Anna Pavlova was however, a dancing sensation across America, Europe, and the UK by 1911.  It is believed ‘Strawberries Pavlova’ is a northern hemisphere homage to her.  Not only is it now the world’s oldest known Pavlova-named dish (predating the jelly Pavlova by 15 years) – but its existence suggests that current culinary theory is incorrect.

Since we began researching, we have discovered that there were British, European, and American Pavlova-named desserts and savory dishes well before any Antipodean dessert namings.  We also discovered that the famous Antipodean ‘Pavlova Cake’, is in actual fact, a re-branding or appropriation of Germanic tortes which were modernized in the American Midwest by the 1860s.  Claims that the Pavlova was invented in the southern hemisphere (Australia and New Zealand) are entirely false; the United States had Pavlova-like tortes first!



New Zealand Pavlova History:

For many years, there has been a history of conflict between both Australia and New Zealand.  While it has been suggested this dessert was created in New Zealand, it has also become recognized as a popular Australian dish.  Both countries claim to have invented this dessert and claim it as their national dish.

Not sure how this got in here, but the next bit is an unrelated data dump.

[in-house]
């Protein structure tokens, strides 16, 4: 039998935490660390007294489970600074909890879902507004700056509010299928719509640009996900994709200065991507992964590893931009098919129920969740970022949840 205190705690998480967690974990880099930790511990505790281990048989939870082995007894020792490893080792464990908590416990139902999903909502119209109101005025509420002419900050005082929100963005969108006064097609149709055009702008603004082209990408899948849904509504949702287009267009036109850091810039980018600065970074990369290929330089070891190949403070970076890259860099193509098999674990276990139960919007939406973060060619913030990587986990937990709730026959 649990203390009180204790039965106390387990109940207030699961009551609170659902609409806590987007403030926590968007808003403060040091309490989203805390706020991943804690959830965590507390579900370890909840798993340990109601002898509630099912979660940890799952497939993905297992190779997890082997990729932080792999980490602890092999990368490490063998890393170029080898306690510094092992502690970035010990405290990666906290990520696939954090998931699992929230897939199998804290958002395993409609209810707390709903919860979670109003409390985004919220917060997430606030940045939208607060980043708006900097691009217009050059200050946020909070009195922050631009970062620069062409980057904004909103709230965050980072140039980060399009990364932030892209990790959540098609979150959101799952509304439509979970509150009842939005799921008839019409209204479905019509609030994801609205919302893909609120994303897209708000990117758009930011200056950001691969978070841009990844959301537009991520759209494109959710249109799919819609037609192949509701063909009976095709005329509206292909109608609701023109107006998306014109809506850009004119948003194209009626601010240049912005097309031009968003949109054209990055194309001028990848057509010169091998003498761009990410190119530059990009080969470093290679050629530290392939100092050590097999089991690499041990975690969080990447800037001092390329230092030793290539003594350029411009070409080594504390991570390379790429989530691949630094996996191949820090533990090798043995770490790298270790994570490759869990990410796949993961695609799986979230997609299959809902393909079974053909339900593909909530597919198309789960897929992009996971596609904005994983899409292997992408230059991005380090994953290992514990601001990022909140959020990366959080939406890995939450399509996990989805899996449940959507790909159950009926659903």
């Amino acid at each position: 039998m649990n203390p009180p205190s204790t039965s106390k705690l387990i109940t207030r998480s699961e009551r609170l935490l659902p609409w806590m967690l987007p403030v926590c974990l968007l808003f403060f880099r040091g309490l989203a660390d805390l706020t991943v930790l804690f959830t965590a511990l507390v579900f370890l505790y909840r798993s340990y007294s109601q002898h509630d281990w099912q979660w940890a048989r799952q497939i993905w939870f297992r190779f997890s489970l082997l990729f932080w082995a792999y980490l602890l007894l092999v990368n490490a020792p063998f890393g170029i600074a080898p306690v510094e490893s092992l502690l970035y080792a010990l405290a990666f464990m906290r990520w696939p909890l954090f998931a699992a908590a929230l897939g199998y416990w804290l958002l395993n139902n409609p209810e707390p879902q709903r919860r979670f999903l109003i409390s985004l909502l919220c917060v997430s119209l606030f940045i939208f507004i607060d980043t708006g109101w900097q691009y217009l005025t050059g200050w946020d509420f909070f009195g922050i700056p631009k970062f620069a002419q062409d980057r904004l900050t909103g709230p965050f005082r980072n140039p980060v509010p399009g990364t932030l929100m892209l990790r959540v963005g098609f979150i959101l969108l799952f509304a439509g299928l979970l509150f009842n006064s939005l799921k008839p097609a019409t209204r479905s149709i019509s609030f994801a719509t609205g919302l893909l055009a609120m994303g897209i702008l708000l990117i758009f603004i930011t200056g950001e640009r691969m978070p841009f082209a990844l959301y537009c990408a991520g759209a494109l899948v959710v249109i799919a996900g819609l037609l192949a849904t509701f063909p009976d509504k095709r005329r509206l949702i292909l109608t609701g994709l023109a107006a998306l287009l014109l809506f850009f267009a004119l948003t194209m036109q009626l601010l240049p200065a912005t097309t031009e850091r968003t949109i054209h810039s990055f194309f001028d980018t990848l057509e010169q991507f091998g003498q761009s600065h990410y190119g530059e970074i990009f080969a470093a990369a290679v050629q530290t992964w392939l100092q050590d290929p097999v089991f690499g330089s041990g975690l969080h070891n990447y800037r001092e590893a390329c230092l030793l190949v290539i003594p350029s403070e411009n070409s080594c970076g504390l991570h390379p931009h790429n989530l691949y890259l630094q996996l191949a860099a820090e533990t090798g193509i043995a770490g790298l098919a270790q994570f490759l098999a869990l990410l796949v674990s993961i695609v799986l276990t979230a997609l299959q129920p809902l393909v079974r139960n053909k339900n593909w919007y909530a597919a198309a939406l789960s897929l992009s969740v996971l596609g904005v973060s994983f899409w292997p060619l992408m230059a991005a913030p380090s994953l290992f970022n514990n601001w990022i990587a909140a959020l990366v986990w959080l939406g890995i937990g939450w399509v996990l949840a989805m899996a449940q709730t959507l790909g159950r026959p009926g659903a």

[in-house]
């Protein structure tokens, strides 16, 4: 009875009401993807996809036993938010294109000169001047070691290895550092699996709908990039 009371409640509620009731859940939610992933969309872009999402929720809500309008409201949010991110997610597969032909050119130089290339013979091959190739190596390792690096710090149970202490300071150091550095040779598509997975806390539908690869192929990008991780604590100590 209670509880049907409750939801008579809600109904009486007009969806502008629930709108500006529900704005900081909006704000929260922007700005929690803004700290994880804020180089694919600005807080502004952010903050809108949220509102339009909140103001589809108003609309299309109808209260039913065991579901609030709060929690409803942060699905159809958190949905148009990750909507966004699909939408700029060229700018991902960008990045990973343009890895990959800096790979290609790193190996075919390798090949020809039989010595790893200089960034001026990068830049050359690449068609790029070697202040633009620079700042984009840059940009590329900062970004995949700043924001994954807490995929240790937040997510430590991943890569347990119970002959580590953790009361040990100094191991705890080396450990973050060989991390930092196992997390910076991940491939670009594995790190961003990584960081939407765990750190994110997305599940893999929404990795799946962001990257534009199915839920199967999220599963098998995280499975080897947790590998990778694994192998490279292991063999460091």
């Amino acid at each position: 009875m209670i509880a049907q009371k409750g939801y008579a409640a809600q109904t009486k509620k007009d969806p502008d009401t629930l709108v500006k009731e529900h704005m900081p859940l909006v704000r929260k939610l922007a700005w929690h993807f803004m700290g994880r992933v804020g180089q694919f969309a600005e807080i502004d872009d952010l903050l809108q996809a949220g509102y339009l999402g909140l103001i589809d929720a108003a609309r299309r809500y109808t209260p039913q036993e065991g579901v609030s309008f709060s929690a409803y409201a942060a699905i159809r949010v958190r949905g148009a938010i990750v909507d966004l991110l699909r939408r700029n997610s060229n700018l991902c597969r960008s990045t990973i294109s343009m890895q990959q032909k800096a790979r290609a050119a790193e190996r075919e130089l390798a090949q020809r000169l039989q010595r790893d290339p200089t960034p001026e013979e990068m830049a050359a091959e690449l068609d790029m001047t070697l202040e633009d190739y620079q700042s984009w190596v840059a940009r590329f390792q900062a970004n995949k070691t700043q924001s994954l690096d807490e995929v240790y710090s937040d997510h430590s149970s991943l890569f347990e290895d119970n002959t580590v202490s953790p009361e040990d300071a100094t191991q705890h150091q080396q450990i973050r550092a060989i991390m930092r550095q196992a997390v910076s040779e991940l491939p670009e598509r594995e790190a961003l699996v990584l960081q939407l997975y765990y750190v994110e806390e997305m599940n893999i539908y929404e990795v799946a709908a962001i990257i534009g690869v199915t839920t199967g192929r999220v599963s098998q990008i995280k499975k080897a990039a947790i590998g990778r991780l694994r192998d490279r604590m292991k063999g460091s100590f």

– Keith Money, a Pavlova biographer, wrote in his 1982 book, Anna Pavlova: Her Life and Art, that a chef at a hotel in Wellington, New Zealand created a dessert dish for Pavlova when she visited there in 1926 on her world tour. The hotel chef was inspired by her tutu that was draped in green silk cabbage roses. The basic shape of the tutu was provided by a meringue case, while the froth of the skirt’s net was suggested by whipped cream.  To achieve the effect of the green roses the enterprising chef used slices of kiwifruit, then known as Chinese gooseberries.